BLOG BY NOONLIGHT
Dear readers, you are cordially welcome to the first transmission of our daily blog POLITICAL MONITOR here on thepagemagazine. New editions of Political Monitor will be posted at exactly 12noon everyday. The title of this sub section of Political Monitor called ‘Blog by Noonlight,’ is a play on the famous TALES BY MOONLIGHT, the great kids show of the 90s which narrated traditional African folklore and featured sharing of different lessons learned by the participating children. Tales as we know, are very entertaining and its easy to believe they offer more recreation than the real world. Well we mustn’t forget that life is stranger than fiction. So everyday, we bring you a fresh blog post by noon light not moon light. Don’t click that other link.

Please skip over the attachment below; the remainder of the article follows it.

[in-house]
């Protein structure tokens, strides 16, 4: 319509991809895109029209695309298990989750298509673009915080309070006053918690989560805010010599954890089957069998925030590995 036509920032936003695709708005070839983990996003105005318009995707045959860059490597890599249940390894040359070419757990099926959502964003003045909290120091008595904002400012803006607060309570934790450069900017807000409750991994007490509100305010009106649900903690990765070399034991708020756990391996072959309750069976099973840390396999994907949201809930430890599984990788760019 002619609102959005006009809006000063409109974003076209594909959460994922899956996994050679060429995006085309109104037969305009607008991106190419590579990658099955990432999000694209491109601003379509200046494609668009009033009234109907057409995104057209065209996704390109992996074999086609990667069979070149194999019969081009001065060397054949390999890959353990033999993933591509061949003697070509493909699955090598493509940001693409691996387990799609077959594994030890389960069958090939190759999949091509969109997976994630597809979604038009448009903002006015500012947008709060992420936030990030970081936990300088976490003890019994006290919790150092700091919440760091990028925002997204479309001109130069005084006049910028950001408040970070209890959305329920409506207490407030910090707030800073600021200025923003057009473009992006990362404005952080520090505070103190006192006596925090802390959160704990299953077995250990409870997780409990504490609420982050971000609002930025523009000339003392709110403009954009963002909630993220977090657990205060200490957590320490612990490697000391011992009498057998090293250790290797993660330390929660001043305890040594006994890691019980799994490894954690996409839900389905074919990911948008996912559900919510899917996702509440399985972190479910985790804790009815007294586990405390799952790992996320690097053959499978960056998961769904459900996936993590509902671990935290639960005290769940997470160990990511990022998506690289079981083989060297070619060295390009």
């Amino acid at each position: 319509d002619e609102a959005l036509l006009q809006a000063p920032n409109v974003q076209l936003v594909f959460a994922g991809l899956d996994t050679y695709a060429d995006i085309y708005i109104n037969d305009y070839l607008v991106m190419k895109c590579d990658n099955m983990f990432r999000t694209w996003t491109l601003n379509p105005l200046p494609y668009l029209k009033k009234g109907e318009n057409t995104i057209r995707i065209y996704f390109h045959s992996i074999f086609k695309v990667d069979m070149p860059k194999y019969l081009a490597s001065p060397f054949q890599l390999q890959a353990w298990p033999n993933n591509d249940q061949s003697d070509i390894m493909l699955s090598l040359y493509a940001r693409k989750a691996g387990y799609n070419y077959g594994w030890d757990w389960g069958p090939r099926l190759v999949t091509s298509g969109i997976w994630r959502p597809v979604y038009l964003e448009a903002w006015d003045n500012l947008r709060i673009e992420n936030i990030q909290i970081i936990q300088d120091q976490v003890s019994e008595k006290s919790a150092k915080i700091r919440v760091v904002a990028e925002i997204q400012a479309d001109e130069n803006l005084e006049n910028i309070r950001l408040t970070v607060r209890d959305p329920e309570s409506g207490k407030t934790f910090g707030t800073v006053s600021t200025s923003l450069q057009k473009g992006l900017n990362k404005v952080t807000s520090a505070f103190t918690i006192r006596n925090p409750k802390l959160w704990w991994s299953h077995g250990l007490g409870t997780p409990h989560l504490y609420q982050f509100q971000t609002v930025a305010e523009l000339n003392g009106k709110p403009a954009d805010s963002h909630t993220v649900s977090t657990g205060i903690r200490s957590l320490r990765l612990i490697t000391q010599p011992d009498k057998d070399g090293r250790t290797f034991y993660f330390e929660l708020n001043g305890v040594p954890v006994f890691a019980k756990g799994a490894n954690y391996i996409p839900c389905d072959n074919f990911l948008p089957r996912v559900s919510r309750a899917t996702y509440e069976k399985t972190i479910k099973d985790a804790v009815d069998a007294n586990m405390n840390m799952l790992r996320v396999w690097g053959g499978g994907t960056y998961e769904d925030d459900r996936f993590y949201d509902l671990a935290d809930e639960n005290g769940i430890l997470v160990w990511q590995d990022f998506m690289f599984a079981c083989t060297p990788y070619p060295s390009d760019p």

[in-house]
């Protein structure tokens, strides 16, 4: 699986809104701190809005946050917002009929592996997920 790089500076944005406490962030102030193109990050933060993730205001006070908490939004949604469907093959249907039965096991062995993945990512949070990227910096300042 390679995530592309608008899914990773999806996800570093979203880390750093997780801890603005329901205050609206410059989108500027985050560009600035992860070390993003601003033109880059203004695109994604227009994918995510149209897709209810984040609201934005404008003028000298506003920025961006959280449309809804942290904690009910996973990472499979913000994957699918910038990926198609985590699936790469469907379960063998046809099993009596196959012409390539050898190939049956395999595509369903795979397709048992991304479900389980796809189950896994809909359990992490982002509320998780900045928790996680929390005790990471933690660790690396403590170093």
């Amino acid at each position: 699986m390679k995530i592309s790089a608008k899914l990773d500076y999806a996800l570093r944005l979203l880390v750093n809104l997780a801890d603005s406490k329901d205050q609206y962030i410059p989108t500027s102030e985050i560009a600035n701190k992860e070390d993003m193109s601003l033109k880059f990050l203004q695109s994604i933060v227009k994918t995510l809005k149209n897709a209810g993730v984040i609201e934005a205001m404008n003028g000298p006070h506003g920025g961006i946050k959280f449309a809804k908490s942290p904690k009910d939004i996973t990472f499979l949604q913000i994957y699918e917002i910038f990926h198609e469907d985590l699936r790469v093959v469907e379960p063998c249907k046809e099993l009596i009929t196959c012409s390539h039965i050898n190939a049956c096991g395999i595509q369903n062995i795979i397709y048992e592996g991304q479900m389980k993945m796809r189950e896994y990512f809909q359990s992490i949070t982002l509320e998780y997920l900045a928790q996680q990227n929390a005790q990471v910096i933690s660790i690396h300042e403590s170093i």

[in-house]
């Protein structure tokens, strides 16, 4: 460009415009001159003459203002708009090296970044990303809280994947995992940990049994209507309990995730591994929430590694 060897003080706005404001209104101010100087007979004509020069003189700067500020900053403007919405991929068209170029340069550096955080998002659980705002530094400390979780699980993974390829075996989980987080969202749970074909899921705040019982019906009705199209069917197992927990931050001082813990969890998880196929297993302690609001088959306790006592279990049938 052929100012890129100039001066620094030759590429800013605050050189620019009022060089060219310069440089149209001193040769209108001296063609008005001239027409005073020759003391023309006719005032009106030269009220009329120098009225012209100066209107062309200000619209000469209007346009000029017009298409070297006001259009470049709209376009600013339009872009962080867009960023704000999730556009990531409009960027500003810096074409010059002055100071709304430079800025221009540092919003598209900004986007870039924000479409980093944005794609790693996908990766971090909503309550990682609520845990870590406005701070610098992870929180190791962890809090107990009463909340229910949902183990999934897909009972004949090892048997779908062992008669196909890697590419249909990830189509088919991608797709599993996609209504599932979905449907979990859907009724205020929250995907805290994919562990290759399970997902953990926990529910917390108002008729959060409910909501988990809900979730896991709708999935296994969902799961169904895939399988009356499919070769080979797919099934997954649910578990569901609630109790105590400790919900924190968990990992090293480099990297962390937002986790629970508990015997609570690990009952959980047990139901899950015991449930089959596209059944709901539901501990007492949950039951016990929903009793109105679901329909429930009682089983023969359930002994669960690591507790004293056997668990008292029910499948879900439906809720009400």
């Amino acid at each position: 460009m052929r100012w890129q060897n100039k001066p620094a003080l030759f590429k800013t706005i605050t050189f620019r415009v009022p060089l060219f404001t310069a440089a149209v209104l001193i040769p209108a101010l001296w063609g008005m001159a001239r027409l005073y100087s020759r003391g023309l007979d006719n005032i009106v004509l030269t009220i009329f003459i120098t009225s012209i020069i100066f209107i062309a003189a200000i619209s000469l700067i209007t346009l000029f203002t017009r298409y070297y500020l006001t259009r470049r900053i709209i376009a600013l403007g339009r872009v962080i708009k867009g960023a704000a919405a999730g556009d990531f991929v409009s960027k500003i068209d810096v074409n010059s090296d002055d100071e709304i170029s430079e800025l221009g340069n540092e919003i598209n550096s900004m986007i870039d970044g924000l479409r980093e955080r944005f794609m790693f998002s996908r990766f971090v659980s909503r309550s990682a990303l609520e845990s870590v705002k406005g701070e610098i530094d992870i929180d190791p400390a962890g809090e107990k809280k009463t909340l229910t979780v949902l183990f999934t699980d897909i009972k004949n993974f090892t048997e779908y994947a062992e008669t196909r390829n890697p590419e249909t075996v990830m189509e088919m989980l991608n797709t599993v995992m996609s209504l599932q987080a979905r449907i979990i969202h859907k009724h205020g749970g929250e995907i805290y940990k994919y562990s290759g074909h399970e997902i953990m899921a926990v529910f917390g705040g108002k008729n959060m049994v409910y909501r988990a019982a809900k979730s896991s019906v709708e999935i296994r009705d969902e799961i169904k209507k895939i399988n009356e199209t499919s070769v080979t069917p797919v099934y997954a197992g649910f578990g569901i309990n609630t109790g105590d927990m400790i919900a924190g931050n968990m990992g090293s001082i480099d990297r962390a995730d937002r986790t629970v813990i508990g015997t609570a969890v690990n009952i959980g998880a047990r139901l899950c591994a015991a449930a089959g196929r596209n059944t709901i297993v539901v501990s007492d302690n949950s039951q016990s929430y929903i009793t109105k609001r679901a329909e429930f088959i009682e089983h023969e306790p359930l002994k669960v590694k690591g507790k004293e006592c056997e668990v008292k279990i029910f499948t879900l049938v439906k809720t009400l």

As the giant of Africa approaches the 2019 general elections, political activities will naturally heat up. We look forward to smarter weaponizaton of social media by politicians that truly have the interest of the nation at heart. Its either you use the internet or the internet uses you. Too bad that the seductive anonymity of the internet brings out the worst in too many of us. As Nigeria pushes towards 2019, POLITICAL MONITOR will be identifying, interviewing and celebrating those Nigerian politicians who understand the need to create a more knowledge driven economic and political system in Nigeria. Our crude oil will not last forever. In fact according to a world bank report, Nigeria does not have more than 4 decades to wake up and smell the kunu (or Pammy). Also of importance to this Column will be those political operators who appreciate the anti-corruption war especially with regard to the role of the arts in helping to rid Nigeria of the culture of corruption. Please stay with us as we hope to introduce the first video segment of ICONS FOR 2019 showcasing politicians, journalists and other political workers, democrats, patriots and activists actively working to ensure that it will no longer be business as usual after 2019. All this was just going through my mind as I was getting my hair cut. You can even tell if you ‘see’ instead of ‘looking’ that as a Nigerian, I am totally fed up. Even as I bent my head to the side to allow the barber get at my side burns more easily, I recalled the observation of Jose Ortega, a Spanish philosopher and Essayist, that the philosopher and the barber are of the same guild; the barber cuts hair and the philosopher splits hairs.” Its